Dean Village stream

Dean Village bridge

Dean Village structure

After this, we walked back through town to the hotel to unpack, then went out again for dinner and some cocktails (so I could try to forget how ill I was).

Day 2:

We got up early enough to avoid the huge queues for Edinburgh Castle! This was one of our favourite visits because there was so much to see. Even more enjoyable for me, too, because the castle is high enough as it is, so no scary winding steps to climb!

Edinburgh castle exterior

Before we roamed around ourselves, we decided to wait for a free guided tour. I think this ran every half hour or so. It was very informative – we learned about the castle’s origins and its involvement during Edinburgh’s turbulent history, including the Jacobite rising. The castle has consequently been named one of the most besieged in Great Britain.

After the tour, we visited one of the castle shops as our guide had told us they were serving whisky tasters. We tried out some Bruadar malt whisky liqueur, which was lush! It tasted quite like honey too, so must have been really good for my throat… I bought a little bottle to take home. After warming up, we had a look in the castle’s impressive Great Hall, then ventured to the Royal Palace and the Crown room to see the collection of jewels stored there. I’m like a magpie so I enjoyed looking at all the sparkles.

Edinburgh castle great hall

The castle is also the site of the Scottish National War Memorial, a magnificent and somber building to commemorate the men and women who saved lives and sacrificed theirs during the World Wars and other conflicts. There was no photography allowed inside but here it is from the outside:

Edinburgh castle war memorial

Also on the castle grounds is St Margaret’s Chapel, built in the 12th century which makes it the oldest building in Edinburgh. David I, St Margaret’s son, was thought to have built the chapel in her memory.  It’s a tiny structure, but worth a look inside. People are allowed to marry there, but I can’t imagine they’d be allowed to invite more than ten people to the ceremony! My pictures of inside the chapel are poorly lit and blurry so you’ll have to see it for yourself.

Turns out Greyfriars Bobby wasn’t the only pet grave we’d see on this trip; the castle houses a small cemetery for soldiers’ dogs, which we could see if we poked our head over the top castle wall:

Edinburgh castle pet semetary

The castle’s prisons of war and military prison cells were poignant and also a bit spooky; my friend accused me of trying to scare her by the stairs in the military cells, saying she’d felt a hand on her shoulder…!

Before our reluctant departure from the castle, we had a look at Mons Meg (the huge cannon gifted to James II), viewed the panorama of the city and finally gathered in the crowd to hear the famous one o’clock gun.

Edinburgh castle panorama

Edinburgh castle exterior 2.png

It started raining in the afternoon so we decided to pay a short visit to the National Museum of Scotland. We were dragging our feet a bit by this point, so didn’t see a great deal but had a walk around the Fashion and Natural World sections, and saw Dolly the sheep along the way!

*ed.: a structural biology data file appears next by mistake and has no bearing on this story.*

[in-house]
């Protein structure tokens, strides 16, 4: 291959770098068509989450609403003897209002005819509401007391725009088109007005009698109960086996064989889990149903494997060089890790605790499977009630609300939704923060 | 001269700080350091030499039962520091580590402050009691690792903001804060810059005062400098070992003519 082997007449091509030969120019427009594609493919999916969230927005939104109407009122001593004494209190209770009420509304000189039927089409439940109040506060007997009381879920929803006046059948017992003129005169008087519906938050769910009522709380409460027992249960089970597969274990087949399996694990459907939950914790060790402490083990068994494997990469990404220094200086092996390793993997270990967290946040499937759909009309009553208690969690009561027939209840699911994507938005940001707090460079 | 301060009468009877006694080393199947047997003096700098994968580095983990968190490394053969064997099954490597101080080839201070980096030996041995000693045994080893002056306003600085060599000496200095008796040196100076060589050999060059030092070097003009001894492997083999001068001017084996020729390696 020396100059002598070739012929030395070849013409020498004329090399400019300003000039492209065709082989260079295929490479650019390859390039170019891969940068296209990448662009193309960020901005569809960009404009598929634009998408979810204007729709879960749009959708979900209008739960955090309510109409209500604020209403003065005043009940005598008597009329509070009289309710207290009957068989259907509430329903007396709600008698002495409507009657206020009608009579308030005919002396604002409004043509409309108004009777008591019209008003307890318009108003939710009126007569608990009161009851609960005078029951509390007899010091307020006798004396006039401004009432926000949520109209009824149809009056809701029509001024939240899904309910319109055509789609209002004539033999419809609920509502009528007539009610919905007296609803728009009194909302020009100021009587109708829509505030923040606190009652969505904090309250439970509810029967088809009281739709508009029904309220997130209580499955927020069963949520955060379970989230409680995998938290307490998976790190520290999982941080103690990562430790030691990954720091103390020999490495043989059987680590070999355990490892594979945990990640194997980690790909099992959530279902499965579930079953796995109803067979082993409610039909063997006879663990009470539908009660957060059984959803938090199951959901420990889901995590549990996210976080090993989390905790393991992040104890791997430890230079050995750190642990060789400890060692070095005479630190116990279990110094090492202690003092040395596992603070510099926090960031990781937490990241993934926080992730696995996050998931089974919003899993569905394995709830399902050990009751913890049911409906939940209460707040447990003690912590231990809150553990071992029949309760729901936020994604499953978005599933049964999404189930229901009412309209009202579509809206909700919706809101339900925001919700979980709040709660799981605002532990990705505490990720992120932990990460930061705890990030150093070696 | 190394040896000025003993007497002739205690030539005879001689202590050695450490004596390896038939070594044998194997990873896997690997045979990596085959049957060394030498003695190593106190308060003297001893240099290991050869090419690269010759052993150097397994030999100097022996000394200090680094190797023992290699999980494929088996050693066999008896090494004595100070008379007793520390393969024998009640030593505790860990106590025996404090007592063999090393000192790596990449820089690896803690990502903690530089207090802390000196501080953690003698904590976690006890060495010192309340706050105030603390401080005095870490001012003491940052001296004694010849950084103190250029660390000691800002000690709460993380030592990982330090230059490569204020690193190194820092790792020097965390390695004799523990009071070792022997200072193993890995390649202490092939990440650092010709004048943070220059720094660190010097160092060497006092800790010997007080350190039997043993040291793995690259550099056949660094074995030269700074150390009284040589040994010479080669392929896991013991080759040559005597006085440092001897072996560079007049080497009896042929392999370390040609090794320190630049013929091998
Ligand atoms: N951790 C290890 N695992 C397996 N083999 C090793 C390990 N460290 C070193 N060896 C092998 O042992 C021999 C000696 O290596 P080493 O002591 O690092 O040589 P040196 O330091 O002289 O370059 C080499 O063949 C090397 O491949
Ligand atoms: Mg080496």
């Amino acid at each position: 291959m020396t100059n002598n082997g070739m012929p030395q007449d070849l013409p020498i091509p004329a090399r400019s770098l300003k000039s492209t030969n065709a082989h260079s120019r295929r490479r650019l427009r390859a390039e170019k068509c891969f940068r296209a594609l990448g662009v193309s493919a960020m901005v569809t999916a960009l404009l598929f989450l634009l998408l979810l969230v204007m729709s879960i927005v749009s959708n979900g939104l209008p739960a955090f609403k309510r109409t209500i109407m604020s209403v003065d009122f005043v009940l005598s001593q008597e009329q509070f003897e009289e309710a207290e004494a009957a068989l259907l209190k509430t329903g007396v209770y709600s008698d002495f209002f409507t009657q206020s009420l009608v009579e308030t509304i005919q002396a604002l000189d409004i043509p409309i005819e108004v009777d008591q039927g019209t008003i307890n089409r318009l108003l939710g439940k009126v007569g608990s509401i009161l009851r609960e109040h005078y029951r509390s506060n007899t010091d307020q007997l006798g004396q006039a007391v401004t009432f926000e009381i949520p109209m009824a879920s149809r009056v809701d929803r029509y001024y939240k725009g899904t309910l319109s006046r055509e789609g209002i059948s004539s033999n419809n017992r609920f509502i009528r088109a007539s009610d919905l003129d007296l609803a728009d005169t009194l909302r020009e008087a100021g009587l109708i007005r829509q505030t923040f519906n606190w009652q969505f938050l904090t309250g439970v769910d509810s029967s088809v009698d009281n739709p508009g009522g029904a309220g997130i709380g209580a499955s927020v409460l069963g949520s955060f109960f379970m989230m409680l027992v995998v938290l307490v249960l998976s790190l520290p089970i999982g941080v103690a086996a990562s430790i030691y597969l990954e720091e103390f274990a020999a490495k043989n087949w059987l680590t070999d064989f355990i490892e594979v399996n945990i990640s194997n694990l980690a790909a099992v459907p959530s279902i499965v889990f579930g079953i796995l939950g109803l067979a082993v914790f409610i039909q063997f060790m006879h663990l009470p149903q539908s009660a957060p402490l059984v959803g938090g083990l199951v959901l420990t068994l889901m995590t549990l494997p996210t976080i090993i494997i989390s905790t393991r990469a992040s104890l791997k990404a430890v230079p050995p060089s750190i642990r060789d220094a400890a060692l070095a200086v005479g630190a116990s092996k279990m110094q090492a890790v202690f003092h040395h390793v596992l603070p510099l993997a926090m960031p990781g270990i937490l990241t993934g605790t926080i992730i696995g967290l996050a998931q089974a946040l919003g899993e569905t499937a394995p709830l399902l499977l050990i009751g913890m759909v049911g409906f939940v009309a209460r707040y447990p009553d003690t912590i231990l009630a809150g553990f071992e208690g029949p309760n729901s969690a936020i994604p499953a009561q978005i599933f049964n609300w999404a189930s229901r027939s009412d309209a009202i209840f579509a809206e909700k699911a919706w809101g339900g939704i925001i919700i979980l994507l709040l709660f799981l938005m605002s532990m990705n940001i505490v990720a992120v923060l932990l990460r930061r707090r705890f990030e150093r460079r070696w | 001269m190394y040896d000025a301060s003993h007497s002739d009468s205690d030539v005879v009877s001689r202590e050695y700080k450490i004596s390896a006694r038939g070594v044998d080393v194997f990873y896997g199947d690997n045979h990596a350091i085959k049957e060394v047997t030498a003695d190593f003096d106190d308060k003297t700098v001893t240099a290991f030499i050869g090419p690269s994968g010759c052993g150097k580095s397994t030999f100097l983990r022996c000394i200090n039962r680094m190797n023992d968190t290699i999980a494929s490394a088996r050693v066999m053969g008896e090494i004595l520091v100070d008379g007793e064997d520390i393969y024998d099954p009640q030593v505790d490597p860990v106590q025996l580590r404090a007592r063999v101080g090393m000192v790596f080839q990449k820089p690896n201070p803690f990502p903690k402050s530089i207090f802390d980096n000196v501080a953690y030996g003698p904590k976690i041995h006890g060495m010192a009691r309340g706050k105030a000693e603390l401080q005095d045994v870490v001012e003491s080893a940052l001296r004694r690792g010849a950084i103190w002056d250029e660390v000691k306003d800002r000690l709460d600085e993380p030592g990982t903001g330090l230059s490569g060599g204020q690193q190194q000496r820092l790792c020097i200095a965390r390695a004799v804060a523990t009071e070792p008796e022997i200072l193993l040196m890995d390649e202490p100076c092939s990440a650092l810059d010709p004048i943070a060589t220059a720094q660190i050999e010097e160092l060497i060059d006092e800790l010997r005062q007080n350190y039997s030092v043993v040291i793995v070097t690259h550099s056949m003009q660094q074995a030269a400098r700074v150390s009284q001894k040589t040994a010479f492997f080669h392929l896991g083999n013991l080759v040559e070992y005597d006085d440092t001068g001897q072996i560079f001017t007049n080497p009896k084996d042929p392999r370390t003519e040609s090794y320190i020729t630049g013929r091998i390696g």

Clearly we just hadn’t had enough of walking, though, because in between looking for a restaurant to return to for dinner that night, we found ourselves on the way up to Calton Hill. This is another viewpoint with incredible views of the city and Arthur’s seat, along with its own monuments and observatory. Unfortunately, the observatory was closed for construction and it was still tipping it down, so we didn’t stay as long as we’d liked, nor did we get spectacular pictures. I can imagine it being an ideal place for a picnic in the sunshine, though.

Calton Hill

Calton Hill panorama

The main event for our Saturday evening was The World Famous Frankenstein & Bier KellerMy friend had heard about this beforehand, and initially I thought it would be another tourist trap. How wrong I was! We arrived quite late, I think it was about 11pm, only wanting to have a nose around and a couple of drinks. I immediately regretted my choice of a warm, high-necked dress because there was a party going on in there that I wasn’t prepared for! There were a number of hen and stag parties, and the music was thumping. We were blown away by the decor.

Frankenstein sign


It was clear to see the owners’ effort into making this a unique experience; not just a trip to the bar. We went upstairs at first, and I read a poster on our way up about a ‘monster show’, so I asked the barman when the next one was. He replied it was at 12am, and advised us to stay in the upper bar for it, and so we did.

Spooky, gothic VIBES. It only lasted a few minutes but it was such fun. Don’t look the monster show up online before you visit – just enjoy the thrill!

Anyway, long story short we got a little bit merrier than previously planned, joined the downstairs party and stayed dancing and talking to the DJ until the bar’s 2am close. Whoops.

I would LOVE to return to the Bier Keller at Halloween. I imagine it would be insane. And even if you’re not a party person, you can go during the day or early evening to avoid the noise. It will be great for children, too. Either way, it’s not to be missed!

Day 3:

I at least had the advantage on this beautiful, sunny (!) day of not knowing whether it was my flu or a hangover that was making my head pound. Still, a couple of ibuprofens down and we were on our way to the Palace of Holyroodhouse!

Palace of Holyroodhouse

Palace of Holyroodhouse lanterns